Friday, December 02, 2011

Various Artists: The Original Sound of Cumbia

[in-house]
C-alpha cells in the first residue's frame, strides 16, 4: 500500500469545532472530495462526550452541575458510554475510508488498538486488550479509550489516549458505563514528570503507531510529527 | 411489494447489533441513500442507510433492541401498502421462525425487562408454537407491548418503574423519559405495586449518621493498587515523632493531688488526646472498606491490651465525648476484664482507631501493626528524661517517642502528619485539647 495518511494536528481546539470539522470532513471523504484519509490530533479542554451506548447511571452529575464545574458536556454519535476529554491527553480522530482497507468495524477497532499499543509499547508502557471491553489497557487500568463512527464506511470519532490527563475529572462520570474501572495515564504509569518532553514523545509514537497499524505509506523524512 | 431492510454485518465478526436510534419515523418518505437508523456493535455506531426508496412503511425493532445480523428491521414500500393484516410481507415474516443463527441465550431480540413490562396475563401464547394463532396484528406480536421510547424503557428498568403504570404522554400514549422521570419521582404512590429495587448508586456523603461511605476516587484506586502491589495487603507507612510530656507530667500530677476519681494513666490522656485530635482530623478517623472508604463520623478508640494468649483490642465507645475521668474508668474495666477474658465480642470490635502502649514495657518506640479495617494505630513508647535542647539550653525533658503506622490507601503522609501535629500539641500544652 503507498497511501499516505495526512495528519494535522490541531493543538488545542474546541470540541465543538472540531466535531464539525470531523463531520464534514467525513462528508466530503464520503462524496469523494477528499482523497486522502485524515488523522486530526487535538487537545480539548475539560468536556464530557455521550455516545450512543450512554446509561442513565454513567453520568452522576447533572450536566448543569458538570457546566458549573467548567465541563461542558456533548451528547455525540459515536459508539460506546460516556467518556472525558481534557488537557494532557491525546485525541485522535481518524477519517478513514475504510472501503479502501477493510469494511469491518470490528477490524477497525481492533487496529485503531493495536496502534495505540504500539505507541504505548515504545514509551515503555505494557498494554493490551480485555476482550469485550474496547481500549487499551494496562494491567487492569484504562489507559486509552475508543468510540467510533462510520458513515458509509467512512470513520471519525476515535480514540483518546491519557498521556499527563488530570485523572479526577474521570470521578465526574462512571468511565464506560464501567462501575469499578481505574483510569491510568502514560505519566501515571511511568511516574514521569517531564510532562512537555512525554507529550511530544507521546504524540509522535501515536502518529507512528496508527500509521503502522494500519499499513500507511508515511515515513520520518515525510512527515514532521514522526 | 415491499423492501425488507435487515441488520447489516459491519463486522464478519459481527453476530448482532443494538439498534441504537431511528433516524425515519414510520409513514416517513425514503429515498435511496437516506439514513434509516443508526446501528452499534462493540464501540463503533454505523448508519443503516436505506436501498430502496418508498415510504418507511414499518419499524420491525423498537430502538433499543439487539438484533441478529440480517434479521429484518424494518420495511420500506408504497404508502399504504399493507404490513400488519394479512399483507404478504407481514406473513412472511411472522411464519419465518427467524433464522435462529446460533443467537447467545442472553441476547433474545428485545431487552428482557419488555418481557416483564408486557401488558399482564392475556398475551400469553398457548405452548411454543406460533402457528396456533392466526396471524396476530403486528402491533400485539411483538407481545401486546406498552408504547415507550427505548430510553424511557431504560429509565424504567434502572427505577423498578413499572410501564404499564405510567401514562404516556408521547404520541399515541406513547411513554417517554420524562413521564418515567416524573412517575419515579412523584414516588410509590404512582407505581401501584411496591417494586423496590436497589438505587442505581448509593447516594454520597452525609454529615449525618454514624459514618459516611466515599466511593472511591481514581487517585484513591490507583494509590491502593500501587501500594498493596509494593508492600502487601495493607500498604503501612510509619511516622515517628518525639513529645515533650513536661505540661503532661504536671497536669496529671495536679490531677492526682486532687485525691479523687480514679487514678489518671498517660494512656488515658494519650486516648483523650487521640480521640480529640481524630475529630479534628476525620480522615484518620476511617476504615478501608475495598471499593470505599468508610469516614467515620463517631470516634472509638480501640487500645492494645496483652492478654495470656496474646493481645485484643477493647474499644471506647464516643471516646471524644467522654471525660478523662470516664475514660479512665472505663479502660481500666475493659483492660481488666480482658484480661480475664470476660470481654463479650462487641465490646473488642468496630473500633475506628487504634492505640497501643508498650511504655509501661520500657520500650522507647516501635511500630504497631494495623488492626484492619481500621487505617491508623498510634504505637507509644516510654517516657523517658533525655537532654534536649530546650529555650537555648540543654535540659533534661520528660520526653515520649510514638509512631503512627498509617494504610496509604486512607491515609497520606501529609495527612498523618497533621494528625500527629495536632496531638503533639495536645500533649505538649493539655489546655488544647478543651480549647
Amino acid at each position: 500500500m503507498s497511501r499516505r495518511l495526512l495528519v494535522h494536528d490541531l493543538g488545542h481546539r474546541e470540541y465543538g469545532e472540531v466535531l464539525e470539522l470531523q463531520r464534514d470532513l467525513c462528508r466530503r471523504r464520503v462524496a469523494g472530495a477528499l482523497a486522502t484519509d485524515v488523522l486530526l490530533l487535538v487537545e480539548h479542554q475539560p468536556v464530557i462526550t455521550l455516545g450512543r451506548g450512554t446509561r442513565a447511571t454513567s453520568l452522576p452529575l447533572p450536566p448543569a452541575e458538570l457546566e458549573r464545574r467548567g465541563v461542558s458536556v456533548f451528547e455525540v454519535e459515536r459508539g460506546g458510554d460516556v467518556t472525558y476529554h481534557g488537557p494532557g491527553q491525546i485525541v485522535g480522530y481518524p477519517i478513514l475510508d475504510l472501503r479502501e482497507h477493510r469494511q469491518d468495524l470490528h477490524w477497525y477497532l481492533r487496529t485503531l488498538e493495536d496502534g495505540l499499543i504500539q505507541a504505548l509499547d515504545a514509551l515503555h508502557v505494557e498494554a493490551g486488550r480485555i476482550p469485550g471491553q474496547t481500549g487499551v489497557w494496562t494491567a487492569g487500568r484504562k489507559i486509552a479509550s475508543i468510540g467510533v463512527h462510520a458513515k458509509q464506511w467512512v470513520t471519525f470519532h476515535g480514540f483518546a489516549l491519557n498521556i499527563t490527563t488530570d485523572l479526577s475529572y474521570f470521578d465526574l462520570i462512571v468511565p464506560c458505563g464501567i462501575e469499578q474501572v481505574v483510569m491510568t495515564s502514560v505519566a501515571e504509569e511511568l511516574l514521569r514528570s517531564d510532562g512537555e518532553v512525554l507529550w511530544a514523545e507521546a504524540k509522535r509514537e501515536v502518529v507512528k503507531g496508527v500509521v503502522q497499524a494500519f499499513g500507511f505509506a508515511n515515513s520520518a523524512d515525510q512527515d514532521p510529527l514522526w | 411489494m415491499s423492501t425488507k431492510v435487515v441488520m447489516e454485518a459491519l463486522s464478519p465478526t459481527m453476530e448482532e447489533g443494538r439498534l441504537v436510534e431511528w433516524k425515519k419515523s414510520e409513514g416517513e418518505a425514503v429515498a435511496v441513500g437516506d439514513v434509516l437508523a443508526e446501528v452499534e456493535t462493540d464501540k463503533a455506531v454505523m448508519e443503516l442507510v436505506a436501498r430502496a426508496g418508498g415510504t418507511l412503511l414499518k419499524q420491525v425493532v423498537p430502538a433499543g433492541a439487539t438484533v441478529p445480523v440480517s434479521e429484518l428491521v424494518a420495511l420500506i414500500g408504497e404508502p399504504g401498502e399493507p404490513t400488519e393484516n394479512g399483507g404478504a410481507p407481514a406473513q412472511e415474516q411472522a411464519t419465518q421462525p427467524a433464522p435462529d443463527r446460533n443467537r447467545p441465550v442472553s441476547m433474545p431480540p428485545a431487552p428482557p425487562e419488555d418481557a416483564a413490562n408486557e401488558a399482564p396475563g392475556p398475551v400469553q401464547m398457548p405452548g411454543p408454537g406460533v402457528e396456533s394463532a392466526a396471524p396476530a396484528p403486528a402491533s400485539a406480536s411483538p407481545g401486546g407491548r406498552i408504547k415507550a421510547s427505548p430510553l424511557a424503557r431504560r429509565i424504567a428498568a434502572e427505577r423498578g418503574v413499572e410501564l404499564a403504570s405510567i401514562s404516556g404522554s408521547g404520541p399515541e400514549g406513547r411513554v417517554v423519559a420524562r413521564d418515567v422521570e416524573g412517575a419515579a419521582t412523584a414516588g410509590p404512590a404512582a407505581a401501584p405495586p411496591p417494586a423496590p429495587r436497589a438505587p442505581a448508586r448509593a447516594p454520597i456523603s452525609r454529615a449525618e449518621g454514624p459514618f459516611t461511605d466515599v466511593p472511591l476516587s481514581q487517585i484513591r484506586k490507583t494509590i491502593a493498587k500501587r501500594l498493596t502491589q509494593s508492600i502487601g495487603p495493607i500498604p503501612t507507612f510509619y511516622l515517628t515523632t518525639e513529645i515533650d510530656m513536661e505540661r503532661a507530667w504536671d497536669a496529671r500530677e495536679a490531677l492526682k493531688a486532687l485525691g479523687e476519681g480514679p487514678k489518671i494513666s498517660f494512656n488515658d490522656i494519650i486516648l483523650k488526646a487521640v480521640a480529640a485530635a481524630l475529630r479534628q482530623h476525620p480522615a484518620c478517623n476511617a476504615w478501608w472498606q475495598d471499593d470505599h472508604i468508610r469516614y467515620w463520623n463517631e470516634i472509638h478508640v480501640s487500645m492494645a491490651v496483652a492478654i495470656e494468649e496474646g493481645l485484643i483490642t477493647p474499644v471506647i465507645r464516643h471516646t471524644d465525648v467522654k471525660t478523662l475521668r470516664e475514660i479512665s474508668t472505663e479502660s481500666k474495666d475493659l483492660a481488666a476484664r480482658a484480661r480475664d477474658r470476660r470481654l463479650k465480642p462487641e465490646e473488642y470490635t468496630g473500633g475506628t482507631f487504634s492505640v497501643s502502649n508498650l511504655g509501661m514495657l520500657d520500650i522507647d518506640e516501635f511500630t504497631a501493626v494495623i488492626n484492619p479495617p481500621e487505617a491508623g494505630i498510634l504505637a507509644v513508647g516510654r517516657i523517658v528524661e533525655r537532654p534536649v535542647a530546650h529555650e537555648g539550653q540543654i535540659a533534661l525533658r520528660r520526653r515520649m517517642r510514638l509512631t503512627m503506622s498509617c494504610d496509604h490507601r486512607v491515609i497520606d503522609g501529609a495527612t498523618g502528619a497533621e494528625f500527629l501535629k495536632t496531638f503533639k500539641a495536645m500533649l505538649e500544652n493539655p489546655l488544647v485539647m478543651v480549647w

Much of the best music of 2011 has in fact been the music of 1958, or 1967, or 1974. Week by week, compilations of the world’s lost and forgotten songs – excavated in obscure locales from Angola to Cambodia, dusted down and re-released – have sounded fresher and more exciting than a great deal of contemporary output. To the list we must now add this hypnotic and evocative double CD of Colombia’s native dance music, cumbia. And once more the project’s musical archaeologist – pith helmet on head and record bag at the ready – is a British obsessive. It’s a long way from Bewdley in Worcestershire to the mouth of the Magdalena river on Colombia’s Caribbean coast. But the insidious, chugging rhythm of cumbia was enough to lure musician and producer William Holland from his home town not just to visit, but to set up a recording studio and move out there. For the past five years he has searched the country’s record shops and markets to piece together the history of this influential musical form. The 55 tracks here, many originally shellac 78s, are the pick of what he discovered. In the elegant and scholarly liner notes, Holland compares the 950-mile river Magdalena, birthplace of cumbia, with the Mississippi, cradle of the blues. There are many similarities between the two musical forms too: cumbia, like its US counterpart, is a simple template that invites endless reinterpretation. As the two discs here roll by, its striking that what you hear is always the same but always different.
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